from Oprah Magazine: “Luminous…Dinerstein brings a contagious wonder to her storytelling.”
from The Wall Street Journal: “The Sunlit Night is an original work of gentle irony counterpoised by delightful sincerity, which offers distinct turns of phrase with precision and beauty.”
from The New Yorker: "This darkly charming début novel takes a thoughtful look at the uncertainty of young adulthood."
from The New York Times: "The Norwegian Arctic of Dinerstein’s imagination is a strange and wonderful place, half stark wilderness and half Scandi-kitsch paradise. The constant sunlight of midsummer feeds the book’s dreamy, surreal quality."
from The Huffington Post: "The Sunlit Coming-of-Age Story Every Wes Anderson Fan Should Read...The oddball humor and pensive lyricism of Frances’s narrative, as well as Yasha’s poignant quest, feel alive and engaging...Dinerstein evokes this powerful shift with blunt, visual language...The Sunlit Night heralds the beginning of an intriguing career in fiction during which Dinerstein will hopefully continue to take us off the beaten path."
from Publishers Weekly Starred Review: A "captivating debut novel...[Dinerstein's] prose is lyrical and silky, but it’s also specific, with acute observations and precise detail, and she evokes the sun-stroked, barren Norwegian landscape with a striking sense of place...With provocative insights about the cruelty of abandonment, the concept of home, and the limits of parental and filial love, Dinerstein’s novel is a rich reading experience."
from Slate: "Dinerstein has a totally singular voice: economical but intense, her metaphors so tightly built that you can’t imagine losing a single word from any sentence. She writes about relationships—their early bliss, their slow unraveling—with unbelievable precision and humor."
from The New York Post: “[A] poetically written novel that reminds us that love is more important than geography.”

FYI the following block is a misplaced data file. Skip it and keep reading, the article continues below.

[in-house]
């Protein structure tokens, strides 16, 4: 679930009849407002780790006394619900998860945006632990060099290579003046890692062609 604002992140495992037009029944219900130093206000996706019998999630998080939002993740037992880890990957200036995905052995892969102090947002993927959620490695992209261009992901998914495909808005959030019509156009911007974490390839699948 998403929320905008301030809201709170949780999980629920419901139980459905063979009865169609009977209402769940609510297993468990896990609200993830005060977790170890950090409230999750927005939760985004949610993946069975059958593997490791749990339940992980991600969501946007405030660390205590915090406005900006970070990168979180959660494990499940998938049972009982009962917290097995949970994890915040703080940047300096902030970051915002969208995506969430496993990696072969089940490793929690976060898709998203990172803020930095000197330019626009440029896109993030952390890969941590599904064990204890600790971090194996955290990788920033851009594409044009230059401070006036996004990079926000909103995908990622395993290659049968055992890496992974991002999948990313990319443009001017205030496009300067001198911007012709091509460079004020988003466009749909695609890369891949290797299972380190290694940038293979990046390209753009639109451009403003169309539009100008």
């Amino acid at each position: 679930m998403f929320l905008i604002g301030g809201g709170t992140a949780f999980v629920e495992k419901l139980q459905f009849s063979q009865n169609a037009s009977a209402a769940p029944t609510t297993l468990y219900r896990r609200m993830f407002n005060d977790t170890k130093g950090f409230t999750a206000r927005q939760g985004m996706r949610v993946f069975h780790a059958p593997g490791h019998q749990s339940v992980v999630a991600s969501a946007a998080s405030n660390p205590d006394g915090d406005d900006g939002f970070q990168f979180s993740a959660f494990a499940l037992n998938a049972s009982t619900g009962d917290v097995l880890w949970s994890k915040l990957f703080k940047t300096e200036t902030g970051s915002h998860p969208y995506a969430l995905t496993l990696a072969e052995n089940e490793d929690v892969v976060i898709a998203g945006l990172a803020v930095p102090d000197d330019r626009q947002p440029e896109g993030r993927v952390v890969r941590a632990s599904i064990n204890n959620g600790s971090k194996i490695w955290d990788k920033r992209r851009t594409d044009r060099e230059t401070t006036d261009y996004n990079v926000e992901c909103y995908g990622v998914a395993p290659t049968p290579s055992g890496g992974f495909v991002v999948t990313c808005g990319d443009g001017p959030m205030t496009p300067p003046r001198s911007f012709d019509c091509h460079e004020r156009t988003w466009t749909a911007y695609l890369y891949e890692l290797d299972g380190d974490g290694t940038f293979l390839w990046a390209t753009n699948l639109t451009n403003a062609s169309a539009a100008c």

from Elle Magazine: “Dinerstein’s special blend of melancholy and hope renders a character-rich, multifaceted story.”
from National Geographic Traveler: “Two broken strangers meet by chance on a stark, sun-blasted Norwegian archipelago above the Arctic Circle; each has come in search of solitude among the mountains and fjords, but in Dinerstein’s poetic debut novel, something else unexpectedly blooms.”
from NYLON: “It offers exactly what you’d ask of a summer read: sultriness, risk, and an ending that feels like the beginning of something solid.”
from Bustle: “The Sunlit Night is a rare find: it’s a literary love story, but for all its nuance, it still has the ability to make you giddy…with precision and ease, Dinerstein gives us a love story that’s about so much more.”
from Conde Nast Traveler: “[Dinerstein is] spectacularly talented...The isolation and eerie beauty of the terrain [is] so perfectly rendered.” —Vendela Vida
from KQED, NPR Radio: "…Told in gorgeous taut prose…hard to put down.”
from Marie Claire: "After both experiencing loss, Yasha and Frances find solace in each other in the unlikeliest of places: the Arctic Viking Museum. Plus, it's funny!"
from ShelfAwareness: "In her first novel, Rebecca Dinerstein has demonstrated a level of mastery that would be impressive even in a much more seasoned writer. The Sunlit Night is a funny, wise and tender story, a near perfect blend of disparate elements that's reflected in the ambiguous, yet vaguely hopeful, ending that provides the fitting conclusion to this unusual love story."